Schools in the United Kingdom are reportedly considering three or four-day weeks to manage teacher pay rises and soaring oaring energy bills.
According to reports, headteachers are currently trying to work out ways to save costs as budgets come under increased pressure.
Schools are battling with huge inflation, which could pass 15 percent next year.
Teacher pay rises set to be awarded in September will add another pressure on schools’ already-straightened finances.
Energy costs in some areas are predicted to rise by 300 percent.
A chief executive of one of the leading academy trusts in the country said; “Shorter school days, fewer after-school clubs and enrichment opportunities and draconian restrictions on energy usage will become a reality for all trusts and the situation is particularly challenging for smaller trusts and standalone schools.
“This is not a plaintive plea of poverty. Nor is it the usual begging bowl moment ahead of a spending review – this is serious stuff,” he said.
Funding per pupil in England dropped by nine percent between 2010 and 2020.
Although the Government promised an additional £7 billion for school budgets in England by 2024, the Institute for Fiscal Studies has warned that spending per pupil will still be lower than 2010 levels in real terms.
Dr. Robin Bevan, the headmaster of Southend High School for Boys in Essex, said: “If a four-day week is not already being planned, it will certainly be being considered by some schools.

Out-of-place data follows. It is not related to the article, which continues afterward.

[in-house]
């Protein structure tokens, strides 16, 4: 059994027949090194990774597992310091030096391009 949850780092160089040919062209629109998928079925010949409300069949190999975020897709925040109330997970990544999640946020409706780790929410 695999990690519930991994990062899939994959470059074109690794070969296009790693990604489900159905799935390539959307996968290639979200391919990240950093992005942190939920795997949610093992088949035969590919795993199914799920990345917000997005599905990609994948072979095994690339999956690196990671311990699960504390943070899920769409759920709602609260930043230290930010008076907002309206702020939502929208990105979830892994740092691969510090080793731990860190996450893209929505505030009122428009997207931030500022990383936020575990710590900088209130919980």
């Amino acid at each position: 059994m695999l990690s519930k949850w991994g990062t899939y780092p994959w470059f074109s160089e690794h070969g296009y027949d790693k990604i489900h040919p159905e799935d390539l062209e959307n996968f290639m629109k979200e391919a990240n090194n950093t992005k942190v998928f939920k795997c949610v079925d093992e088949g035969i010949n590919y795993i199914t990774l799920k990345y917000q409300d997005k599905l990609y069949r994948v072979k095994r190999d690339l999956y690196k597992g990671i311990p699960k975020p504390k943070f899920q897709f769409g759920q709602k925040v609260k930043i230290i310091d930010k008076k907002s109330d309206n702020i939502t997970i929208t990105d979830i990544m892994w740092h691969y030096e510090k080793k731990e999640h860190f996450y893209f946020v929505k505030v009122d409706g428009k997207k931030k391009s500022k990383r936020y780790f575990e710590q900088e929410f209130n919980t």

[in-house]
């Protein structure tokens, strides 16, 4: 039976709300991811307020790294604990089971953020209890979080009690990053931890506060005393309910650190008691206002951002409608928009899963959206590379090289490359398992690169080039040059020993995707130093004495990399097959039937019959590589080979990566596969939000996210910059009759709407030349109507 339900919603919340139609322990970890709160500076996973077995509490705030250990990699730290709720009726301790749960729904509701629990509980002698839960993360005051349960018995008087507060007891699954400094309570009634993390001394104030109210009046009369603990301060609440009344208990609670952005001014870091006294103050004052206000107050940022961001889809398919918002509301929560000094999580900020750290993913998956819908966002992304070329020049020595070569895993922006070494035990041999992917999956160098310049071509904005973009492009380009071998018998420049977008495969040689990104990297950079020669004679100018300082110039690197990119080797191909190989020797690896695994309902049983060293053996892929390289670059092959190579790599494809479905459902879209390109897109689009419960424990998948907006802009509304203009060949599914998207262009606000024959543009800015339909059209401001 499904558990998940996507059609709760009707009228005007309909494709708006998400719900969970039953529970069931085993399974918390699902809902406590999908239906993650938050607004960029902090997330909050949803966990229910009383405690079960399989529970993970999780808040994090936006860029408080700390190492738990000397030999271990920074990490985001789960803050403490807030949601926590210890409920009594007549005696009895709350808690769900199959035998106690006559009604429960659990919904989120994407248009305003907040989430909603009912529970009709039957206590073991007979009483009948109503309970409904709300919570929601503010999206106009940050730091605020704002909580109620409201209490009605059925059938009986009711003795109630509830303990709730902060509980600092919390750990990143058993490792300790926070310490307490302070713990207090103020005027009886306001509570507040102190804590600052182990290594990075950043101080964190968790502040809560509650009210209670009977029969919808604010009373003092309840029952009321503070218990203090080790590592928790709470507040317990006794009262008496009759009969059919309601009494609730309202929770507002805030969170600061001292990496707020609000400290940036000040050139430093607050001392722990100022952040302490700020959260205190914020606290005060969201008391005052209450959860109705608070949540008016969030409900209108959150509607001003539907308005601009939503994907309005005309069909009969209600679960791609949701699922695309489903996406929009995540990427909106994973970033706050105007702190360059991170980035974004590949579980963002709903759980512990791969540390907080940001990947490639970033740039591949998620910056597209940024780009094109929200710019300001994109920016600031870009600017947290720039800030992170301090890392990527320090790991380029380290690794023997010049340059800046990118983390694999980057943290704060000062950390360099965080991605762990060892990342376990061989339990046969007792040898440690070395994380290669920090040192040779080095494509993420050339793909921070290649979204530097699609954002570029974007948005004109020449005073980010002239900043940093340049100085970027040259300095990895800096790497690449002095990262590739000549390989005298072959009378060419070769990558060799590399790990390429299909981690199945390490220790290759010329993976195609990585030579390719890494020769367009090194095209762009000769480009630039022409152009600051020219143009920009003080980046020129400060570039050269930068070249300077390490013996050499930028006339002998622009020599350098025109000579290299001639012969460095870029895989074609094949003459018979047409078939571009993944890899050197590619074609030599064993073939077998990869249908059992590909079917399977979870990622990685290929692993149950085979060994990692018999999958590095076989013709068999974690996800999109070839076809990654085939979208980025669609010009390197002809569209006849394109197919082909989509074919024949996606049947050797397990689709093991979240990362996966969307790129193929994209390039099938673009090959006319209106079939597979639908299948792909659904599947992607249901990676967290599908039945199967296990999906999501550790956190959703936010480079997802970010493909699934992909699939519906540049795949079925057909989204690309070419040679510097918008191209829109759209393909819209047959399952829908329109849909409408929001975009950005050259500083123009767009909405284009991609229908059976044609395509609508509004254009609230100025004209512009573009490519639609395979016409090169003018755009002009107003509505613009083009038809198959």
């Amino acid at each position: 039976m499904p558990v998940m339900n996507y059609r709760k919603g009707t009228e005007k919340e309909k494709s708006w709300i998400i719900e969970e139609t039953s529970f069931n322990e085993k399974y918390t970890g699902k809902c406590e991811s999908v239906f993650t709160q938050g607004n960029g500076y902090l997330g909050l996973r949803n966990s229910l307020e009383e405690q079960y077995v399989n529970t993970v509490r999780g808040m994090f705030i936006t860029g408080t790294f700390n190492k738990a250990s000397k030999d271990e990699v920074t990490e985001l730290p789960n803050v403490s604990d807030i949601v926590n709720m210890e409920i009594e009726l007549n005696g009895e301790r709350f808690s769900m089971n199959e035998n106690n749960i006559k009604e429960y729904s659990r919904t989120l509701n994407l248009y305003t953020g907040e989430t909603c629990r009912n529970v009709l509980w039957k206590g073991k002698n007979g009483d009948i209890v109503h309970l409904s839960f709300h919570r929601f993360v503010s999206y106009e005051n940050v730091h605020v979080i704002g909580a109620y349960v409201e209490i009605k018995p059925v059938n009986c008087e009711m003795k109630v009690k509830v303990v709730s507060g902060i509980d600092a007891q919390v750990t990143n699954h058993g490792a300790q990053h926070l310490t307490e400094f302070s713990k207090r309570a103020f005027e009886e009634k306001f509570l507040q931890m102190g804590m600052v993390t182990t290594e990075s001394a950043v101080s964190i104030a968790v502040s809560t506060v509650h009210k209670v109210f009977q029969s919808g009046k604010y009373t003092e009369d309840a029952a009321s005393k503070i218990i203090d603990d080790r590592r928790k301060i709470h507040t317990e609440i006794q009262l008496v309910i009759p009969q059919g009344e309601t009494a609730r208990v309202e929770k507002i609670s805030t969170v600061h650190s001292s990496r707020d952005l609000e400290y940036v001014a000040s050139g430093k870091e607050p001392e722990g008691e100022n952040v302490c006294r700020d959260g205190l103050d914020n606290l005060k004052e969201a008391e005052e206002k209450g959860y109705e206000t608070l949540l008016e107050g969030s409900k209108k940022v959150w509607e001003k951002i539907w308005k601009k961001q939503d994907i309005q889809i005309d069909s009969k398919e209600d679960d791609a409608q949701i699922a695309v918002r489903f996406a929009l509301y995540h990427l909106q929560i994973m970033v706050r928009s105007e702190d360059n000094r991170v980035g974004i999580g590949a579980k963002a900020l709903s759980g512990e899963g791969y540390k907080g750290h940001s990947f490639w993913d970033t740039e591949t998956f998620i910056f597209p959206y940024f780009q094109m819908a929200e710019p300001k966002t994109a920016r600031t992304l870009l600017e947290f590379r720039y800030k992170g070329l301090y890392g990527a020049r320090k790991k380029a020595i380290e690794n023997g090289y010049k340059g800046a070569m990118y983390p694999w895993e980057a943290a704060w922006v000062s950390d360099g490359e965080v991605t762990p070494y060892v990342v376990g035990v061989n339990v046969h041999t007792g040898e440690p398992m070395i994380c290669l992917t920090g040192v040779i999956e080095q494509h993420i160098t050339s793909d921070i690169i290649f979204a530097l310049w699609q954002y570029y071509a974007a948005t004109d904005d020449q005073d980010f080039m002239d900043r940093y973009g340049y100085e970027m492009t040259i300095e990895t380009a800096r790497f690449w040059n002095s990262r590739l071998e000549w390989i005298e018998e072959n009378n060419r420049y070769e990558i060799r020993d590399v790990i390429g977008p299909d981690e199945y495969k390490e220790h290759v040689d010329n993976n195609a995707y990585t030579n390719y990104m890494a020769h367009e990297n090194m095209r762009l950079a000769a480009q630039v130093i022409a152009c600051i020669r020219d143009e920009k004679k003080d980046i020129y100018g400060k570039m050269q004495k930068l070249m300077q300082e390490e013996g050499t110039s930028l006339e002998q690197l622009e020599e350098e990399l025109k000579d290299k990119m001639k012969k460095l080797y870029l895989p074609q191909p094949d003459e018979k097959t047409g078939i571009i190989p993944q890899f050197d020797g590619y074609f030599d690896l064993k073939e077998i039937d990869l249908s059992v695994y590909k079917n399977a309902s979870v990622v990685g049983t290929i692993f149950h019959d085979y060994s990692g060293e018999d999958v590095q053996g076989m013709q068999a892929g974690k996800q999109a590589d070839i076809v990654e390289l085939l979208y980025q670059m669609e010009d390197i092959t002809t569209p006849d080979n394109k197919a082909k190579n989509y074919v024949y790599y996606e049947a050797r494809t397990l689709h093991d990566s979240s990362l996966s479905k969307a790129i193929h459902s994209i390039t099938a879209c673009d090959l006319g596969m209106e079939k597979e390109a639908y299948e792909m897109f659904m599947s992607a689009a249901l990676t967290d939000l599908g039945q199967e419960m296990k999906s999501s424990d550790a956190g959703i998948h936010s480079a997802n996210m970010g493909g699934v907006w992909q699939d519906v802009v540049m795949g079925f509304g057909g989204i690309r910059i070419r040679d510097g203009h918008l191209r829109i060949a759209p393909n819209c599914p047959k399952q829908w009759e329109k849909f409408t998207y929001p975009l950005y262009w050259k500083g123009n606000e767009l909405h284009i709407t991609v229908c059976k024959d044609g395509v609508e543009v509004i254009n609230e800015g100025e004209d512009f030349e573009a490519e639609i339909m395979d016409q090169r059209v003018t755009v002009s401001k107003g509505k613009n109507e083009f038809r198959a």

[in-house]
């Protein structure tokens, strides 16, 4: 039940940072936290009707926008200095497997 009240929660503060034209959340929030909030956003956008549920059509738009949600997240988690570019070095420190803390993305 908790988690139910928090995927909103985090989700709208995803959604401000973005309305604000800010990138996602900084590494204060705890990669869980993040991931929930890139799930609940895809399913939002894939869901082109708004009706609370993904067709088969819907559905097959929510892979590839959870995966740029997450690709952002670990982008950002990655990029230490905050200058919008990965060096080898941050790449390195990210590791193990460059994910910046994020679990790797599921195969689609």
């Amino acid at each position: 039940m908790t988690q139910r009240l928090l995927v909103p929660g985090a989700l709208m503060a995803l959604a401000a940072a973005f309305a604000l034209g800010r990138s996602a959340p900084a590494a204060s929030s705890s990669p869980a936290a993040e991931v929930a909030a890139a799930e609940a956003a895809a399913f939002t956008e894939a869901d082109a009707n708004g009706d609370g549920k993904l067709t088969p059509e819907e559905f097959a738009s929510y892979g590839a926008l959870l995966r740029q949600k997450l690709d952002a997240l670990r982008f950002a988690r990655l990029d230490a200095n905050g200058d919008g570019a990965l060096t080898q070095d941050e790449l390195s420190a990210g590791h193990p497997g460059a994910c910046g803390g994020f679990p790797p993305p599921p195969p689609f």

“In the absence of long overdue above-inflation investment in school funding, it’ll become a realistic prospect sooner rather than later,” he said.
He added that his school was forced to dip into its limited reserves to keep operating. While its income will receive a £300,000 boost, it will be hit by a £2200,000 rise in its utility bills, plus additional teacher pay costs of £70,000 and another £40,000 outside its budget for support staff.
Dr Bevan described the future as ‘exceptionally bleak’ and said costs were rising faster than budgets can adapt.
A spokesman for the Department for Education said: “We recognise that schools – much like the wider economy – are facing increased costs, including on energy and staff pay.
“Our schools white paper set out our expectation that the school week should last a minimum of 32.5 hours – the current average – for all mainstream state-funded schools. Thousands of schools already deliver this length of week within existing budgets and we expect current funding plans to account for this.”